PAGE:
Poetry Sunday: On Aging by Maya Angelou

There are many poems by Maya Angelou that are very well known and are integral parts of modern culture. Poems like Caged Bird, Still I Rise, and Phenomenal Woman spring readily to mind, but not all of her poems are so well known. This is one of those.

It may not be so famous but when I read it last week I felt a flash of recognition from this poem. As a woman who is no longer young, I understand very well the sentiments expressed here, and it comforts me somehow to know that Maya Angelou felt them, too.

On Aging

by Maya Angelou

When you see me sitting quietly,
Like a sack left on the shelf,
Don’t think I need your chattering.
I’m listening to myself.
Hold! Stop! Don’t pity me! 
Hold! Stop your sympathy!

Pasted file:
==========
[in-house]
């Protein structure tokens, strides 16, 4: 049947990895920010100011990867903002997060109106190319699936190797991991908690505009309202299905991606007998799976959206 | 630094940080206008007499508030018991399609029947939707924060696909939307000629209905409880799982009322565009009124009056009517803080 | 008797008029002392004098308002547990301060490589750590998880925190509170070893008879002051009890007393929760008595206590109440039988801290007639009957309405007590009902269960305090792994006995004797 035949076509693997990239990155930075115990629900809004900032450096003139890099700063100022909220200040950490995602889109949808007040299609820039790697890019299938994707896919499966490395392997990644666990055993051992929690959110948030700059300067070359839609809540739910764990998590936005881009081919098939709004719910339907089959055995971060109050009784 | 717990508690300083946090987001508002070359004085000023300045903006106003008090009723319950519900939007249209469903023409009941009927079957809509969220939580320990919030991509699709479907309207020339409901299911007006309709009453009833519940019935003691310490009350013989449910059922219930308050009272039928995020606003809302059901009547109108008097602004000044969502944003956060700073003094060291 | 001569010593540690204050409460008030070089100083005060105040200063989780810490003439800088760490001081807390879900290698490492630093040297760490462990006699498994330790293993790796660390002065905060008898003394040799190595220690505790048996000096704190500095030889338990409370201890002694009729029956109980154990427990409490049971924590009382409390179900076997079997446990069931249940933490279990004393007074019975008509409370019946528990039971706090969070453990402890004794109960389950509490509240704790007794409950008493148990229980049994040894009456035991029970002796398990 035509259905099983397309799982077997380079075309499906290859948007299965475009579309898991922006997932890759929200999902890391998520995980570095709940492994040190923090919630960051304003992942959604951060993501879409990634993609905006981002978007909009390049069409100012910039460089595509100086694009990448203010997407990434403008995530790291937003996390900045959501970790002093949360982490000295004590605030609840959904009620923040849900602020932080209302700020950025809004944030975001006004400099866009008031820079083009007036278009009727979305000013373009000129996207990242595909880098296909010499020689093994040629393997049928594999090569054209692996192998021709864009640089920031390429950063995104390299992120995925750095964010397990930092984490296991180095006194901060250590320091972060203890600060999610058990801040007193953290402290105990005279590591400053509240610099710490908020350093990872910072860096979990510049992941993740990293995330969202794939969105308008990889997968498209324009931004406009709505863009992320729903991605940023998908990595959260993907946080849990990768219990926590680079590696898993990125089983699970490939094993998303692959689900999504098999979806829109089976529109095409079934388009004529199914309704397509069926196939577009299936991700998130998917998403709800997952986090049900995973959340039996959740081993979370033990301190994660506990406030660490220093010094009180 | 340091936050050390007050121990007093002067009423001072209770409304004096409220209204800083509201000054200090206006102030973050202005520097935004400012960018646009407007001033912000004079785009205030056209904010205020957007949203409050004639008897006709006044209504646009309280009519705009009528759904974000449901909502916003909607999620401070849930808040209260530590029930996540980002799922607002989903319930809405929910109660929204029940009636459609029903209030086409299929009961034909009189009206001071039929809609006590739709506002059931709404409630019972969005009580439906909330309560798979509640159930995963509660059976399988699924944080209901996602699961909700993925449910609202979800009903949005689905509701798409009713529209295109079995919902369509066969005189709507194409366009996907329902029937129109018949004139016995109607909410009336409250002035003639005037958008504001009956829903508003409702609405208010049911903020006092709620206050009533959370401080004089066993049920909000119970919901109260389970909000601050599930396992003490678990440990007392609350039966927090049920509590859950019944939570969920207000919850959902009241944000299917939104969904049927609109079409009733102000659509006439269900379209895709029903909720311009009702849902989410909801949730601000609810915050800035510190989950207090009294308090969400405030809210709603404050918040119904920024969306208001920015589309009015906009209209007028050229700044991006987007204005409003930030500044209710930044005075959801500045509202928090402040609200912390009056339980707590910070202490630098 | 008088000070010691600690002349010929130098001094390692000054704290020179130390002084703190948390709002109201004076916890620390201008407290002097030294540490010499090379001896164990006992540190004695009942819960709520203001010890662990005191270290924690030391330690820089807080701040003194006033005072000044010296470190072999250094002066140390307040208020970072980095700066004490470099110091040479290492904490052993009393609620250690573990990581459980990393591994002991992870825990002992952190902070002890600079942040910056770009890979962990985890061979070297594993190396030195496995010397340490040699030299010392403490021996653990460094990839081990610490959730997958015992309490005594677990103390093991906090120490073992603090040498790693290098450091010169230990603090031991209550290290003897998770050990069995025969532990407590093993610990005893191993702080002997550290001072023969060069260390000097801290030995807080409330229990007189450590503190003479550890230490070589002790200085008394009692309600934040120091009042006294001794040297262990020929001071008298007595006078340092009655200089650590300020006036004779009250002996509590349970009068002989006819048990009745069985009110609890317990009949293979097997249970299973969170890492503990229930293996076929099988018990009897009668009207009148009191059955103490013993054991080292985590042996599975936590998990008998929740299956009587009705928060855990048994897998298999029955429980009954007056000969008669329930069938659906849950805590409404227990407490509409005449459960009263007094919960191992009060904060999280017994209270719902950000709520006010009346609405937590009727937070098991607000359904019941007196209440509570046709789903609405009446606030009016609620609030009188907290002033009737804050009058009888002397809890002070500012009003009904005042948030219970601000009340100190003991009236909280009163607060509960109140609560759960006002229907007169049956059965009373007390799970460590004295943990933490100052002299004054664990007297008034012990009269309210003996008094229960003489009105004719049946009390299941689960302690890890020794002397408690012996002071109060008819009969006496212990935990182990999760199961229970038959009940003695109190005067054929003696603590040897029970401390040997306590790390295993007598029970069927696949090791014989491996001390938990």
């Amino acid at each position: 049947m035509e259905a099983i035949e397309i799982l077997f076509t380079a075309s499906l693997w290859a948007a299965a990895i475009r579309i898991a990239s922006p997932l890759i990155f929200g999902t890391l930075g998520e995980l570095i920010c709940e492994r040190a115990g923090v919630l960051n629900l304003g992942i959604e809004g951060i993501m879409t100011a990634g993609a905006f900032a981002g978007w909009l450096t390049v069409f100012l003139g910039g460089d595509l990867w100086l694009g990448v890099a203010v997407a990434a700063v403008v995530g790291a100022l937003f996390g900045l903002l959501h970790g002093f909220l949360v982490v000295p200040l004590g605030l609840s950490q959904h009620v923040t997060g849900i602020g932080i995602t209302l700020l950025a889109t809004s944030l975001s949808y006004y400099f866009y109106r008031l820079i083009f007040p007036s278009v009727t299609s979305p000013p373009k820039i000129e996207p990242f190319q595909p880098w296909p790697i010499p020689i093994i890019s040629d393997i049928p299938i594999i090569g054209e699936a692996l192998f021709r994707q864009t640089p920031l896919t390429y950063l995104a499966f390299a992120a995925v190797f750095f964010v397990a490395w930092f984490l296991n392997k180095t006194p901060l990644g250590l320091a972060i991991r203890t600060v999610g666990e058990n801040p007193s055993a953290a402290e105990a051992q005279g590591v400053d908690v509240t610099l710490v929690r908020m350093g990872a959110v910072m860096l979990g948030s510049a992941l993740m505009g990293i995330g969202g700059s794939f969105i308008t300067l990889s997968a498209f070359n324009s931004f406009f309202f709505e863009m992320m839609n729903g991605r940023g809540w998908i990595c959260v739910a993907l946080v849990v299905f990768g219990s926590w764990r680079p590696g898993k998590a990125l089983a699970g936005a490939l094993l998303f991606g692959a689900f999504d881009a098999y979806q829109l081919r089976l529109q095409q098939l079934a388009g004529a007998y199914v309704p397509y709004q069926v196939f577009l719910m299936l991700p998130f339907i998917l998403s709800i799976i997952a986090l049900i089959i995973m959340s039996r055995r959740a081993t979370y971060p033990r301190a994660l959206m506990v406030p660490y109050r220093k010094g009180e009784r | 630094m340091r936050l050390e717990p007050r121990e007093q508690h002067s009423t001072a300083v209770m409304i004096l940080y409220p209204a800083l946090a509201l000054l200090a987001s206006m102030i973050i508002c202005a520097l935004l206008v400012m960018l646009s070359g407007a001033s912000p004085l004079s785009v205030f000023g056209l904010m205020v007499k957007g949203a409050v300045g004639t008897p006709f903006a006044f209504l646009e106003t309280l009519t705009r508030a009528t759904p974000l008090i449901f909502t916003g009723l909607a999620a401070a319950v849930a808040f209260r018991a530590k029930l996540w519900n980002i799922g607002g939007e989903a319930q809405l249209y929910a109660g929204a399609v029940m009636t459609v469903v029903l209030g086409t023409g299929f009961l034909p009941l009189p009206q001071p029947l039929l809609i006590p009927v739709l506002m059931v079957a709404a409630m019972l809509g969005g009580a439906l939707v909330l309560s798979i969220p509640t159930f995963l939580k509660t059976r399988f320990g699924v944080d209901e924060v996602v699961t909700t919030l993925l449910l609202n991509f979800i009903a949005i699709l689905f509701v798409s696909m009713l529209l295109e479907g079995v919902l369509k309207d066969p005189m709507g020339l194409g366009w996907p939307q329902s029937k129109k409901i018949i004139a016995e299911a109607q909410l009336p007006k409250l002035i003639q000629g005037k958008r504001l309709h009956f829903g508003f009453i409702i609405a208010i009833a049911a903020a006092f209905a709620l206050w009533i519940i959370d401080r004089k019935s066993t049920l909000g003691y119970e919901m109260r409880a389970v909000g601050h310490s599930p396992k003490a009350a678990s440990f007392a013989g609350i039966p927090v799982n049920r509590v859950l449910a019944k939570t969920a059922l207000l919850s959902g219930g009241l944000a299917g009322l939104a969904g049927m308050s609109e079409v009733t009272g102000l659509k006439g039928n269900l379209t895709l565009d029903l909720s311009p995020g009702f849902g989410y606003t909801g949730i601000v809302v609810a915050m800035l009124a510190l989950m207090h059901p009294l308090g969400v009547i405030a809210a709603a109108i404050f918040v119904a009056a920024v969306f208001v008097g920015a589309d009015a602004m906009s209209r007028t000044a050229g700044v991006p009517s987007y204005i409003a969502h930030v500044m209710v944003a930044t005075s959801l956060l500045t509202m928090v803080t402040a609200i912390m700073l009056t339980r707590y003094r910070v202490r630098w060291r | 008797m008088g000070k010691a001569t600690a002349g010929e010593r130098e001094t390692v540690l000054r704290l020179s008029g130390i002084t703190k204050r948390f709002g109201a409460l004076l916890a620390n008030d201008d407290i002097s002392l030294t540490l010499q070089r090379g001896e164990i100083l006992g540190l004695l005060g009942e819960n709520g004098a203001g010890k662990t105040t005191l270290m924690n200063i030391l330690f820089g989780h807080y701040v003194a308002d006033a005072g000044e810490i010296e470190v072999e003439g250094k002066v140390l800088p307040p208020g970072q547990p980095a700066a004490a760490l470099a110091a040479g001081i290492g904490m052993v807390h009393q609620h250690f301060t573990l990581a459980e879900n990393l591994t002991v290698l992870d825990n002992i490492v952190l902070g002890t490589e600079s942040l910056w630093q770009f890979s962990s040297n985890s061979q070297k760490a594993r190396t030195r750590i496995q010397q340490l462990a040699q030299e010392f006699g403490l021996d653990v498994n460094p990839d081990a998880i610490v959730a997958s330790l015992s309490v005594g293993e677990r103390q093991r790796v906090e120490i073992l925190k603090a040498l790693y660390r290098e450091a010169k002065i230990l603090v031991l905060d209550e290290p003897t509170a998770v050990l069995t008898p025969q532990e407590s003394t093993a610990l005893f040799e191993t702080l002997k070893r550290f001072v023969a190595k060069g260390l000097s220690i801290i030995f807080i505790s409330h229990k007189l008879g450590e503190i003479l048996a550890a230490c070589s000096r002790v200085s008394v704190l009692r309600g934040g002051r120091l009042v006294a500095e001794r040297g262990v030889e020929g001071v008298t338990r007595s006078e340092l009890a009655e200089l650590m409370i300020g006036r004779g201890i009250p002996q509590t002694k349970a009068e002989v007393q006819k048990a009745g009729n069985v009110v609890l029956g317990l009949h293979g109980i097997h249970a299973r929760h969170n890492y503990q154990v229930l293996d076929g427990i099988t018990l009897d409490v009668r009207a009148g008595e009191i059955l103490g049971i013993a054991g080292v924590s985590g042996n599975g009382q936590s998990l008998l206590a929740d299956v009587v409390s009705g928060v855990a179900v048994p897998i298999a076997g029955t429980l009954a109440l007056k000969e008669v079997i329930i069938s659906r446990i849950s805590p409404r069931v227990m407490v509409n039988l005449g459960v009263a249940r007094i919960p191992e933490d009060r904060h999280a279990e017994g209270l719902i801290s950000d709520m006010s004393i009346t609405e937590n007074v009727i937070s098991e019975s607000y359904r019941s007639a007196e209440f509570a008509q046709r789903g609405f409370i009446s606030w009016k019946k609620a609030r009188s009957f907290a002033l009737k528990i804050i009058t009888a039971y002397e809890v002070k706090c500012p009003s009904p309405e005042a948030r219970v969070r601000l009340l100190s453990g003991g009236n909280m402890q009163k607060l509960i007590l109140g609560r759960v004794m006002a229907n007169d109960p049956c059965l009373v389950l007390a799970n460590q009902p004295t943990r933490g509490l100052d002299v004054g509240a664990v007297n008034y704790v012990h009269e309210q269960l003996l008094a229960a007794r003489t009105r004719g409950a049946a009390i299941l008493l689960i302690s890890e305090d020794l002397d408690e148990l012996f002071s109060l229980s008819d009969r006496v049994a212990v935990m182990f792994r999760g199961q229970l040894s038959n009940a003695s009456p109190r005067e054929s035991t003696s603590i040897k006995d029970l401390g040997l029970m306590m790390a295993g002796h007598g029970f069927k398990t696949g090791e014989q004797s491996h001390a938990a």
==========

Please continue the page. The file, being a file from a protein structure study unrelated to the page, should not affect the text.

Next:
Understanding if you got it,
Otherwise I’ll do without it! 
When my bones are stiff and aching,
And my feet won’t climb the stair,
I will only ask one favor:
Don’t bring me no rocking chair.
When you see me walking, stumbling,
Don’t study and get it wrong.
‘Cause tired don’t mean lazy
And every goodbye ain’t gone.
I’m the same person I was back then,
A little less hair, a little less chin,
A lot less lungs and much less wind.
But ain’t I lucky I can still breathe in.  


  1. New to me, Dorothy. That last line says it all for this old lady. I'm going to make it my mantra instead of continually complaining about my infirmities. P.x

    1. It was new to me, also, but it came to me just when I needed it!

  2. Thanks Dorothy. How we do all get on!

  3. Thank you, Dorothy, for this beautiful blog. I love, love, love Maya Angelou's poetry. I shared your post on my facebook page and hope others will enjoy as well. Thanks, again!

    1. That's very kind of you, Shirley. I hope your FB friends enjoy!

  4. What a delightful poem, and so on point! ;-)

    1. One certainly gets the feeling that she knew what it was to get older.

  5. Replies
    1. It is a very insightful poem and certainly meaningful to those of us of a certain age!


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